Literacy project falls thru’ | The Daily Star



The government project to provide basic literacy to people aged 15 and above has failed to meet its target for the third consecutive year as more than 21 lakh people in the age group are still illiterate.

Under the Basic Literacy Project undertaken in 2014 and being implemented by the Bureau of Non-Formal Education (BNFE), the target was to provide literacy skills to 45 lakh people aged 15 and above in 64 districts by June 2018.

BNFE officials have blamed the coronavirus pandemic for their latest failure.

“We had completed all preparatory work. Then came coronavirus and it [pandemic] is still continuing. As a result, we could not complete the project,” BNFE Director General Tapan Kumar Ghosh told The Daily Star.

The bureau, meanwhile, got another extension till June 2021 — having earlier got an extension till June 2020 — to provide basic skills of reading, writing and calculating in their first language. But there are doubts over the timely completion of the project this time too.

Experts did not accept BNFE’s claims and pointed instead to a lack of efficiency and proper planning as major reasons for missing one deadline after another.

“Blaming the Covid-19 crisis for missing the deadline yet again is a lame excuse,” said Manzoor Ahmed, professor emeritus at Brac University.

Against this backdrop, the country today observes International Literacy Day with the theme “Literacy teaching and learning in the Covid-19 crisis and beyond”.

Literacy is attained in two ways — formal education and adult literacy programmes — and the country’s focus has always been on formal education, with adult literacy programmes getting less priority. Moreover, the projects undertaken by successive governments on eradicating illiteracy were marred by allegations of irregularities, corruption and poor planning.

Before coming to power in 2008, the ruling Awami League in its election manifesto pledged to achieve 100 percent literacy in the country by 2014. The literacy rate was then 48.8 percent among those aged 15 and above, according to the Bangladesh Bureau of Statistics Literacy Assessment Survey.

The National Education Policy 2010, framed by the AL-led government in 2009, also set a similar target in the same timeframe.

Twelve years later, the literacy rate for the age group stands at 74.7 percent, according to the Sample Vital Registration System 2019 launched on June 30 by BBS.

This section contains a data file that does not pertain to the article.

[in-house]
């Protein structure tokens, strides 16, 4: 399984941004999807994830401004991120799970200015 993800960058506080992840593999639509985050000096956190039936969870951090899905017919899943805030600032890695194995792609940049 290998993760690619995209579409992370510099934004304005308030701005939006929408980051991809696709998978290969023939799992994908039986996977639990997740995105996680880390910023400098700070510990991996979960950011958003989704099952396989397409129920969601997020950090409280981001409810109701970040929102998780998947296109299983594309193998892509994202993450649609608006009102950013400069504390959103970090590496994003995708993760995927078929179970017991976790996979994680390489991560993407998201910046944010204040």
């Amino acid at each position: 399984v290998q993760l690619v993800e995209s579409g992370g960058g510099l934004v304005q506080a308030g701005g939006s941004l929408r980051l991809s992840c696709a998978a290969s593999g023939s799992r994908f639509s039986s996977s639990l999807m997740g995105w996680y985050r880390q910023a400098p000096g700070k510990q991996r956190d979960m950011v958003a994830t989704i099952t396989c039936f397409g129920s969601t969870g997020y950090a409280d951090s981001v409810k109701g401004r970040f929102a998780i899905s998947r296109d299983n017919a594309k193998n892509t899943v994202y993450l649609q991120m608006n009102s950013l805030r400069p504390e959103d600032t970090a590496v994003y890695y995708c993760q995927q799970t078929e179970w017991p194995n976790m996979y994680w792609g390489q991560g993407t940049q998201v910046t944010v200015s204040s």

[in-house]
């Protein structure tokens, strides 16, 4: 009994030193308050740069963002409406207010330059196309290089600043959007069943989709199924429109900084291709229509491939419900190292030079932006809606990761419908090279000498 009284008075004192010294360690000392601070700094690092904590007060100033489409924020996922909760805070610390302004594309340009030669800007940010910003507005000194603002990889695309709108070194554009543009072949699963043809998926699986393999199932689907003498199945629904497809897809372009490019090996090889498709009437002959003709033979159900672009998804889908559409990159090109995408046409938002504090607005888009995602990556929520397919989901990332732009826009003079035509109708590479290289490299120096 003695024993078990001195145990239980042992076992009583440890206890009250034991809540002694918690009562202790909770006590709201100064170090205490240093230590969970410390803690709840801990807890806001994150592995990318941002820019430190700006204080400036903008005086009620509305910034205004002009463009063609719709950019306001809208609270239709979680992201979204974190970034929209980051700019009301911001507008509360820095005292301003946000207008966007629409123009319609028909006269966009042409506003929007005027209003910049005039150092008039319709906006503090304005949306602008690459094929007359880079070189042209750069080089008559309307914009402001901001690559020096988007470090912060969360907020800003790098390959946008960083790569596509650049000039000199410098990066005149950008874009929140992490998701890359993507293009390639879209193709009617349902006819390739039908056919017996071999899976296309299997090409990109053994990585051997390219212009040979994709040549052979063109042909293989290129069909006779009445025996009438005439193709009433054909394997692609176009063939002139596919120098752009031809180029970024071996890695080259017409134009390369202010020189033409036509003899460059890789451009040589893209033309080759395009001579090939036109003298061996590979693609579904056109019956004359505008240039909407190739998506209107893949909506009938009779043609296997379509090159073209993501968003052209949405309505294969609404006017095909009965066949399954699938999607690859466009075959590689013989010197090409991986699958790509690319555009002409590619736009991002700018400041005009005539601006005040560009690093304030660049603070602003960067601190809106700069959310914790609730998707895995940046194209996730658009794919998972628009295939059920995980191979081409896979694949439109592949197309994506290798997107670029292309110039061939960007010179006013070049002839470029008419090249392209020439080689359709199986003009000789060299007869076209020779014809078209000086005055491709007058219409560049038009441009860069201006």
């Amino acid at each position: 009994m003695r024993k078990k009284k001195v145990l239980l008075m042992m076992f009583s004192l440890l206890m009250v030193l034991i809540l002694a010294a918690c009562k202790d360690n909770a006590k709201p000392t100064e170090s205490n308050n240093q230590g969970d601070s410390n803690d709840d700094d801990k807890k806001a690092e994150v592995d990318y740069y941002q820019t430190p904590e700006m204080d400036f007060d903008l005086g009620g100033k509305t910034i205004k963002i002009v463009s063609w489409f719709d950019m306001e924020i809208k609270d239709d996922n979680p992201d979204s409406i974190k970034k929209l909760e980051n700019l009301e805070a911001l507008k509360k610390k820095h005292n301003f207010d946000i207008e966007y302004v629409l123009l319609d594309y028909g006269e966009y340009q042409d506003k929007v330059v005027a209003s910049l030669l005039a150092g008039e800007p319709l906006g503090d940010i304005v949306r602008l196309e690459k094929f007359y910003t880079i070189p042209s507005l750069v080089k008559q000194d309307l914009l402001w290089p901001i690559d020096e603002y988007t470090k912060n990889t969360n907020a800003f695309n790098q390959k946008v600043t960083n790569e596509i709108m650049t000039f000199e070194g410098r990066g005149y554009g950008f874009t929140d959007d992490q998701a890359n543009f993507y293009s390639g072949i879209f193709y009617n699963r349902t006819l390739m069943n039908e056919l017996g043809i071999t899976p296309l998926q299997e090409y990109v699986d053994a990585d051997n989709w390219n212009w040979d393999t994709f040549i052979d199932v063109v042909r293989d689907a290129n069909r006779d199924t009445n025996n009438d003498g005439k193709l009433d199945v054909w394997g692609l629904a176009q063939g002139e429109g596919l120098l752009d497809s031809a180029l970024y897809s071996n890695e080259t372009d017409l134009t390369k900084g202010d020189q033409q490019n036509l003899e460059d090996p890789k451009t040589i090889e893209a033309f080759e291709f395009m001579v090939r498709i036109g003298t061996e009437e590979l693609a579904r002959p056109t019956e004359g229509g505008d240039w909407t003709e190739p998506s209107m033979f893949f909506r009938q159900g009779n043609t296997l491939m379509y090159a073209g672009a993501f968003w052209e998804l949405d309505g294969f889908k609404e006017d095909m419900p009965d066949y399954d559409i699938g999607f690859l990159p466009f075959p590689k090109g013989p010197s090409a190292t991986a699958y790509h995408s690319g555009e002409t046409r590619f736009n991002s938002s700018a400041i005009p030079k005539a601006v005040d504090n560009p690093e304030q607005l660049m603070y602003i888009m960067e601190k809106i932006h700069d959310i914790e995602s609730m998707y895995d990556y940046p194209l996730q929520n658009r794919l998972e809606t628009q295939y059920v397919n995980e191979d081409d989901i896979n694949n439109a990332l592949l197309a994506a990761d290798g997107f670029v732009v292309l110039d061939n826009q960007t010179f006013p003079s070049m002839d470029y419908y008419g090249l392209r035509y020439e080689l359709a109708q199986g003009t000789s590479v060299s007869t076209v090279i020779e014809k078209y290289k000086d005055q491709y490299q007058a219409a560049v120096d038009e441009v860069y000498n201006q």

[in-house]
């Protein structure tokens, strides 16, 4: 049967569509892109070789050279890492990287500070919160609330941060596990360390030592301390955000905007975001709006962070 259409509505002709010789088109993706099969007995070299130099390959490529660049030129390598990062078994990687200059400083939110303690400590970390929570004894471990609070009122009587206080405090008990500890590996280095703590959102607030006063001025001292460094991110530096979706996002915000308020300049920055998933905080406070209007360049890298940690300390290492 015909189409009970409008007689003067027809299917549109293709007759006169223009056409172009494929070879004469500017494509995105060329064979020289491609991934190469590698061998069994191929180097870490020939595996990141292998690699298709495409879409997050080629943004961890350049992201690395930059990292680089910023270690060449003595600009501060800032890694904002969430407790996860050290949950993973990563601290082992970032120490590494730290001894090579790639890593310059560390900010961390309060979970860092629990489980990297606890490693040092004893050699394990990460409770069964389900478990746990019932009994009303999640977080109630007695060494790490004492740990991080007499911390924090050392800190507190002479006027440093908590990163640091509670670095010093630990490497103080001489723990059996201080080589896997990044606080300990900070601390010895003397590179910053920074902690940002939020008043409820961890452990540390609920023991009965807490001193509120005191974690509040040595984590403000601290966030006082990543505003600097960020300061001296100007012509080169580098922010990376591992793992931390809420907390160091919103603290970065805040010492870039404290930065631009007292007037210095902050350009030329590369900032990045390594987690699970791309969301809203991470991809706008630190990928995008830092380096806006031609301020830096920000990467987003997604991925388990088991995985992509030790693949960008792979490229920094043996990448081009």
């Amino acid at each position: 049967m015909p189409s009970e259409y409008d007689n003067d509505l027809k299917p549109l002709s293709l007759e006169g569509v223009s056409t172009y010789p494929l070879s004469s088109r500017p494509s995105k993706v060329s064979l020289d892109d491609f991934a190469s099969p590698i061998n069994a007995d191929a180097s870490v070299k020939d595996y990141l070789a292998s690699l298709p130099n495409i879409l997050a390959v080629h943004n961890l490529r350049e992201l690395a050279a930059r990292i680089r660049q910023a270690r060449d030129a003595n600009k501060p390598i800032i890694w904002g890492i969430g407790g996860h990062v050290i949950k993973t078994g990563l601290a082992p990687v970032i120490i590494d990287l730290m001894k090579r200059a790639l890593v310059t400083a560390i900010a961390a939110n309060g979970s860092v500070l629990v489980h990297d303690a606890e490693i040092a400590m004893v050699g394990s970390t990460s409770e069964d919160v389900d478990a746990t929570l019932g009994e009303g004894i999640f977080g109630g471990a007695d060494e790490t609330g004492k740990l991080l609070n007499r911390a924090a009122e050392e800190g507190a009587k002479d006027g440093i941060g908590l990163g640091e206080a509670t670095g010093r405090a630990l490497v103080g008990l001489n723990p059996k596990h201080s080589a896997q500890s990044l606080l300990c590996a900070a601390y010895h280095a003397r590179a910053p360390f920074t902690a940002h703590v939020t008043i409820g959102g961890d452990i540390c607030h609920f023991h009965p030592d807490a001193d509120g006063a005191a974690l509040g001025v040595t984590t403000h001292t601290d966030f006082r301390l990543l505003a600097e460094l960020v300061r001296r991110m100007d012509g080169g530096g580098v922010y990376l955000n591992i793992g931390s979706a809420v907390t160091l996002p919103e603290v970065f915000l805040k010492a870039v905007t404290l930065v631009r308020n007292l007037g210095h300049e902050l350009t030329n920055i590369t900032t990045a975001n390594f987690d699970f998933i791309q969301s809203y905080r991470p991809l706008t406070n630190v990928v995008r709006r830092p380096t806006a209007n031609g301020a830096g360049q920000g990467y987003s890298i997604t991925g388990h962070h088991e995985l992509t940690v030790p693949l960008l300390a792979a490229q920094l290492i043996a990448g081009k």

BASIC LITERACY PROJECT

The project’s courses were supposed to be integrated with life skills that are necessary or desirable for full participation in everyday life.

According to Unicef, life skills are the psychosocial abilities for adaptive and positive behaviour that enable individuals to deal effectively with the demands and challenges of everyday life.

The Tk 453-crore project suffered setbacks for fund crisis, and so deviated from the original plan and had to drop the life skills component.

“To provide life skills knowledge to the beneficiaries, we required around Tk 2,000 crore,” said a BNFE official wishing not to be named.

However, the government plans to impart life skills to the beneficiaries in future, he said.

Under the project, the target was to set up 75,000 learning centres with 1,50,000 teachers and distribute over 96.36 lakh books among the 45 lakh beneficiaries in 250 upazilas. One NGO for each upazila, selected by the government, would run the learning centres.

According to officials, till 2019, they provided basic literacy to 23.6 lakh beneficiaries in 136 upazilas. They planned to make the remaining 21.4 lakh beneficiaries of 114 upazilas literate by June 2020.

The BNFE DG said they planned to hold the inauguration of the second phase on March 28 and begin the learning at all centres from April.

He even cast a shadow on the project’s completion by the extended June 2021 deadline as the Covid-19 situation still shows no sign of abating any time soon.

“A beneficiary gets six months of learning. If we cannot start classes by December this year it will be hard for us to complete the course by June next year,” Tapan said.

Speaking on the design of the project, Prof Manzoor, also a former senior adviser at BRAC University’s Institute of Educational Development, said six months of classes will not be enough to impart sustainable literacy.

“One size doesn’t fit all. Someone will need six months and someone else 12 months to attain sustainable literacy skills. We will need experience implementing NGOs, follow-ups and strong independent evaluation to get the desired results,” he said.

The BNFE DG, however, disagreed.

 “I don’t think there is any problem with the project design,” he said.

 

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